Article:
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Book Reviews

Understanding Thermoplastic Elastomers

by Geoffrey Holden

With the rapid expansion of the market for thermoplastic elastomers and the large number of materials available, it is difficult for the engineer to keep up with the latest advances and applications for these materials. This book provides “a short introduction and overview of the whole field” of thermoplastic elastomers and is a valuable learning tool for anyone using them.

The first chapter is a brief introduction and historical survey of thermoplastic elastomers. The next chapter classifies the available materials into seven groups and summarizes the physical characteristics common to all of the classes—that is, what makes these materials behave as elastomers? The next four chapters provide a detailed examination of the classes of materials.

Chapter 3 on styrenic block copolymers is the most extensive and deals with the domain theory of these materials, the effects of fillers and styrene/elastomer ratios, miscibility with other polymers, and the thermodynamics of phase separation. It also describes the polymerization methods used for each type of block copolymer.

Chapter 4 describes the multiblock copolymers derived from polyurethanes, polyethers, polyamides, and polyolefins. The first three are treated as a group due to the common polymerization methods involved, followed by discussion of the different monomers used and their effect on the properties of the final product. For the polyolefin materials, the segmental structures, polymerization methods, and monomers involved are covered in detail.

Chapter 5 deals with hard polymer/elastomer combinations, which include thermoplastic vulcanizates. These materials are blends in which the hard polymer is mainly polypropylene mixed with an elastomer phase. In the case of thermoplastic vulcanizates, the blend is then dynamically vulcanized. The molecular requirements for obtaining an elastomeric material are reviewed along with the effects of different elastomer phases and dynamic vulcanization.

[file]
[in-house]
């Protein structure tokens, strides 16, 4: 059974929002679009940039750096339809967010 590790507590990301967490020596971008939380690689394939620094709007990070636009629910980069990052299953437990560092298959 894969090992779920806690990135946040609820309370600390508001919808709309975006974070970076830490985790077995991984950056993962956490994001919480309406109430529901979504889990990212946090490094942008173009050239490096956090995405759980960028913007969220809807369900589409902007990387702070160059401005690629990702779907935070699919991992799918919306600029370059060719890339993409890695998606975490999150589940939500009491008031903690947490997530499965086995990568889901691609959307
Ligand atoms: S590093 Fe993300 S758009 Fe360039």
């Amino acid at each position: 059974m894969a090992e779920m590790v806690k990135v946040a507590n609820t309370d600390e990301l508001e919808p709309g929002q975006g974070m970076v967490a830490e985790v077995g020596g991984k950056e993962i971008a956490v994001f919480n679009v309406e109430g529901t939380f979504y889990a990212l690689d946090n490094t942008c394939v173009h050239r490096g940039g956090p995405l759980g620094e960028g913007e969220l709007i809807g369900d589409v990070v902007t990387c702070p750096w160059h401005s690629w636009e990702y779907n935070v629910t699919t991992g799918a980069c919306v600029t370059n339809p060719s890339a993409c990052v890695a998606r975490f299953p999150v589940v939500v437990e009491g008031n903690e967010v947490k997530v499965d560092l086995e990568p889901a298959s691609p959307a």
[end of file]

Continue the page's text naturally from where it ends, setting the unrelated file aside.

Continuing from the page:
Chapter 6 presents the lesser-used materials: graft copolymers, ionomers, and core-shell morphologies. These materials are treated rather briefly due to the lack of scientific investigation in these areas.

The seventh chapter discusses the commercial applications of the different classes of thermoplastic elastomers. This includes compounding similar to conventional vulcanized elastomers, blends with other polymers, and uses as sealants and adhesives. The last chapter lists some of the economic aspects, trade names, and a glossary.

Understanding Thermoplastic Elastomers is an excellent introductory text for anyone wishing to learn the basics of thermoplastic elastomers. It is well written, well organized, and easy to understand if the reader can recall some chemistry. Although it is not as in-depth (nor meant to be) as Holden’s other works, this book is valuable as a first step to becoming familiar with the expanding field of thermoplastic elastomers.